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Twelve Weeks of Medium-Intensity Exercise Therapy Affects the Lipoprotein Profile of Multiple Sclerosis Patients

Int. J. Mol. Sci. 2018, 19(3), 901; https://doi.org/10.3390/ijms19030901

Editorial
Advances in Multiple Sclerosis 2017
1
Department of Neurology, University of Münster, 48149 Münster, Germany
2
Clinic for Neurology, Essen University Hospital, 45147 Essen, Germany
*
Author to whom correspondence should be addressed.
Received: 26 February 2018 / Accepted: 15 March 2018 / Published: 19 March 2018
Multiple sclerosis (MS) is one of the most emerging fields in neurology. Recent pathophysiological insights have cleared the way for novel therapeutic strategies to combat disease aggravation. For instance, the B-cell depleting antibody ocrelizumab was recently approved for the treatment of relapsing-remitting (RRMS) and early primary progressive MS (PPMS). However, despite this progress, unmet medical necessities remain, especially for pediatric MS. Both new and more sophisticated therapeutic strategies and improved markers for predicting disease progression and/or treatment responses are still in demand.
In the special issue “Advances in Multiple Sclerosis 2017”, promising findings of this most prevalent neuroimmunological disease are depicted, covering different aspects of disease development and prediction, treatment options, and pathophysiological insights derived from both animal models and clinical studies.
For instance, the search for (novel) biomarkers predicting disease progression and/or conversion from clinically isolated syndrome (CIS) to MS is still ongoing. Schwenkenbecher et al. recently described the critical role of intrathecal IgG synthesis and visual evoked potentials (VEPs) in this context [1]. If CIS patients presented unique oligoclonal bands in the cerebrospinal fluid (CSF), conversion to MS was more than twice as likely. While pathologic VEPs did not add further information to the conversion rate by patients with oligoclonal bands, they helped to predict the conversion rate in patients with optic neuritis and absent oligoclonal bands. To avoid or at least delay conversion from CIS to MS, an appropriate therapy must be chosen. Until today, there is very little known about how responsiveness to treatment can be predicted. One small current study aimed to identify the blood signature of CIS patients to provide clues for potential immunomodulatory therapies; increased levels of transitional B cells were found in CIS patients compared to healthy donors [2]. This small study emphasizes the possible important role of B cells not only for individuals suffering from CIS, but also from MS.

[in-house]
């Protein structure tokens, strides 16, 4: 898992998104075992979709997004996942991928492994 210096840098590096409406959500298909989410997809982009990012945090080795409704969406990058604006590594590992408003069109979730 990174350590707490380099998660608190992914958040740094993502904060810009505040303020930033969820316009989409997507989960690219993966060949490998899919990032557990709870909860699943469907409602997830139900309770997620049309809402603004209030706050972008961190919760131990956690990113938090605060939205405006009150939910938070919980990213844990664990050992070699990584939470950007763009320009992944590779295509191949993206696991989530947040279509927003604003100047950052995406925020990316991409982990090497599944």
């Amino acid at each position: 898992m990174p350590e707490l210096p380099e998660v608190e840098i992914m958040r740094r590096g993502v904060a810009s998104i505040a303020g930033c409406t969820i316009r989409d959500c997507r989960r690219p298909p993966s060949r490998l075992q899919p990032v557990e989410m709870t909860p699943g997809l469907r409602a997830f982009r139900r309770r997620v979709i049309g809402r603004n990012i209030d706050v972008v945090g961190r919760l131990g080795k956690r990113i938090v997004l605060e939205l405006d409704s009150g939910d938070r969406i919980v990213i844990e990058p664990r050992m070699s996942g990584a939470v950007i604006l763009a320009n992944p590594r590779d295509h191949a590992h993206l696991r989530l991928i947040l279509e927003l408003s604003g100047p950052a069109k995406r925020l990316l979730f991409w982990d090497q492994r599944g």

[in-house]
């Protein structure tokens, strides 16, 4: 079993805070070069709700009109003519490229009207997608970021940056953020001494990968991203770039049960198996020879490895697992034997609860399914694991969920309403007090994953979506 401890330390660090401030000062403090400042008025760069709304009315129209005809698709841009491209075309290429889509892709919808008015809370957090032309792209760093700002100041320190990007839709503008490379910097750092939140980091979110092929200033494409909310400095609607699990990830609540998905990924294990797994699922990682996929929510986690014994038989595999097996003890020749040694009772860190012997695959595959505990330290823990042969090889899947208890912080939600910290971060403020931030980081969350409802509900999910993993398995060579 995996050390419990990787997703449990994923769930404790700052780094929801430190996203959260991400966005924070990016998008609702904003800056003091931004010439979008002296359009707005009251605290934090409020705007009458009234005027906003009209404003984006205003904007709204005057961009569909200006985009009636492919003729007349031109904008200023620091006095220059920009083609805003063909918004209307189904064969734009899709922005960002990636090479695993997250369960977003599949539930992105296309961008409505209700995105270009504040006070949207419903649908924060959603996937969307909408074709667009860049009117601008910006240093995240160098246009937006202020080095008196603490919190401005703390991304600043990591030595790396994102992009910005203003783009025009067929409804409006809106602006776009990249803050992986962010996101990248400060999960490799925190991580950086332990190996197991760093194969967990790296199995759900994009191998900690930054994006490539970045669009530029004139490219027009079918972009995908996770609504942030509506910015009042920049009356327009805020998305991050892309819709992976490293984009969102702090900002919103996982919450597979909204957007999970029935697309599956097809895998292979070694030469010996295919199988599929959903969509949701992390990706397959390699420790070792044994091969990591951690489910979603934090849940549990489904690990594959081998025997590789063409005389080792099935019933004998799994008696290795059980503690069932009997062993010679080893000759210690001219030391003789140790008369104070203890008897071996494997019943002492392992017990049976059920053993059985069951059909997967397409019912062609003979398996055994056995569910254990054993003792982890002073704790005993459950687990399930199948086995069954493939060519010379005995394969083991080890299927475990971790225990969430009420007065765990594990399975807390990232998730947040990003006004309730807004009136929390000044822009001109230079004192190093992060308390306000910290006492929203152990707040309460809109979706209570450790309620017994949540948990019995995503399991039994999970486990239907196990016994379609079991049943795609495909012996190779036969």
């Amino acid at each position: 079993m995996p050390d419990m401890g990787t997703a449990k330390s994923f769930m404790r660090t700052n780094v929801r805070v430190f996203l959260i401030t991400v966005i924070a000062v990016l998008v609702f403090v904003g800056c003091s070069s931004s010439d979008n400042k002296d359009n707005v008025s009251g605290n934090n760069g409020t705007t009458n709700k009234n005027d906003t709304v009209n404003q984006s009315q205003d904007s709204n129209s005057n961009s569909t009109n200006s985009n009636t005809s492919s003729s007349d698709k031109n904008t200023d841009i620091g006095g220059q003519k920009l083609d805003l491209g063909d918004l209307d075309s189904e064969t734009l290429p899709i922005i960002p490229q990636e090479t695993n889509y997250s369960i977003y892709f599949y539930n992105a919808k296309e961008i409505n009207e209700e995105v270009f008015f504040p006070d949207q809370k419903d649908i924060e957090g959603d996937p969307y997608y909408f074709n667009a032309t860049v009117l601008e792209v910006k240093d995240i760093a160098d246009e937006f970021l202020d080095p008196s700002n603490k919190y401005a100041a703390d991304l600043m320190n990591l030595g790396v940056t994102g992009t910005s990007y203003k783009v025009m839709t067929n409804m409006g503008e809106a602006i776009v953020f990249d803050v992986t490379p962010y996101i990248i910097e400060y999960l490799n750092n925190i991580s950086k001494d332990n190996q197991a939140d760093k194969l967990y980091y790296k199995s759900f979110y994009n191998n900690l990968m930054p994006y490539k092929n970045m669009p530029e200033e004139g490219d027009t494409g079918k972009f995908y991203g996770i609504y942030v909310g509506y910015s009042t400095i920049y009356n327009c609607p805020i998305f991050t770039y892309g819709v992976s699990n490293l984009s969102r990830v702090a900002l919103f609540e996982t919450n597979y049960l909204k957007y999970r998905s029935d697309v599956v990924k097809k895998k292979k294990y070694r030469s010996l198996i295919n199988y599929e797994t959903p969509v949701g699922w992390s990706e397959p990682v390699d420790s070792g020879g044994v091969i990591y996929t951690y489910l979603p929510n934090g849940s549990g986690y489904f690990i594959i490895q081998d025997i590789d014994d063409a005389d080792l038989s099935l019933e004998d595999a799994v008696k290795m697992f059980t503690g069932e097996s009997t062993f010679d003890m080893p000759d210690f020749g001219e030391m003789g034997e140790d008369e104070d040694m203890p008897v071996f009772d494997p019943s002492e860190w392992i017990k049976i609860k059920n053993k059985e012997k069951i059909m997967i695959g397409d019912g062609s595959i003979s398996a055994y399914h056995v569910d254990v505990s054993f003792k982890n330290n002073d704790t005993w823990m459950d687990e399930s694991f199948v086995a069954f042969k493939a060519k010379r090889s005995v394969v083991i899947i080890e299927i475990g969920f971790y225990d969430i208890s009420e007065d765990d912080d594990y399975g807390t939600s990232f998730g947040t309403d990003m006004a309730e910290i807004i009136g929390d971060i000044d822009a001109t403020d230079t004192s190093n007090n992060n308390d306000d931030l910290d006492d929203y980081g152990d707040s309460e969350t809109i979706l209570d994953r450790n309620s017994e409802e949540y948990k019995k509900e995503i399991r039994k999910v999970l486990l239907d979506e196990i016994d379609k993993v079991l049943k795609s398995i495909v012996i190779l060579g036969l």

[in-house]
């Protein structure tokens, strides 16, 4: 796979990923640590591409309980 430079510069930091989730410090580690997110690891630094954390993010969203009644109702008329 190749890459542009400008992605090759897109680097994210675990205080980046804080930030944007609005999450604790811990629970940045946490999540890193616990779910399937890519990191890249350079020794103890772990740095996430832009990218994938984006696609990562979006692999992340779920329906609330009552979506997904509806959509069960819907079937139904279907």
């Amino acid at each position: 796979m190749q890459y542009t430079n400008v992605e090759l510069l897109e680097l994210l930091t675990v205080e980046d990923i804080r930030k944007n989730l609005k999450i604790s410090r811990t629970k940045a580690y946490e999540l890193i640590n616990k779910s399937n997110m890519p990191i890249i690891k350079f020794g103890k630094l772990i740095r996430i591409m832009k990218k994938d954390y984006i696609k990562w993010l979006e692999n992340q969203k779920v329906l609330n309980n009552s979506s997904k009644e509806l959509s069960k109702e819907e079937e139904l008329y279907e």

Lehmann-Horn et al. recently reviewed the current knowledge of B cells in MS, including also their regulatory functions [3]. Nonetheless, further studies are needed to harness the evolving knowledge to improve the future efficacy and even safety of B cell-directed treatments. While the relevance of B cell-directed therapies in MS has to be seen in the next years, a clear strategy to increase the safety of highly effective therapy with natalizumab is still under development. There is growing concern regarding the risk of progressive multifocal leukoencephalopathy (PML), particularly after 24 doses and in patients that have previously received immunosuppressive drugs [4]. Nonetheless, clinical experiences are not homogenous, and there are no generally established guidelines so far. The same thing is true for the treatment of relapses following therapeutic plasma exchange as a second-line after a glucosteroid-unresponsive relapse. A clinical retrospective multicenter study by Ehler et al. analysed the clinical response to glucocorticosteroids for patients who developed another relapse after the completion of therapeutic plasma exchange [5]. Interestingly, the clinical improvement of patients could be detected in more than 90% of patients. In this line, glucosteroids remain as a first-line treatment for relapses in patients who were formerly unresponsive to glucosteroids. While this treatment is one of the most popular, side effects constrain its use. To overcome this problem, new delivery vehicles have been developed for improved administration. The successful administration of nanoparticles has been demonstrated in models, as reviewed by Lühder et al. [6]. However, more studies and clinical trials are needed to make new delivery vehicles available for future therapy.
Another possibility of treating MS is discussed and reviewed by Dixit et al. [7]. Helminth infections have been explored in animal models and clinical trials, and the possibility to use immunomodulatory molecules secreted by helminths may offer a more defined therapeutic strategy in the future.
Animal models, especially experimental autoimmune encephalomyelitis, or in vitro models are often used to obtain a better understanding of pathophysiology and for the development of therapies. Specific pathophysiological aspects of the microsomal prostaglandin synthetase-1, the extracellular signal-regulated kinase, (−)-β-caryophyllene, and fullerenols are described in this special issue [8,9,10,11]. Furthermore, the role of monoclonal antibodies in preclinical models is systemically reviewed [12]. Improved knowledge about factors such as zinc [13] or the chemokines CCL-17 and CCL-22 [14] can help to develop new strategies for MS treatment.
This special issue offers an interesting background of MS pathophysiology and disease development and prediction from both animal models and clinical studies, and suggests strategies for the development of MS therapies.

Conflicts of Interest

The authors declare no conflict of interest.

References

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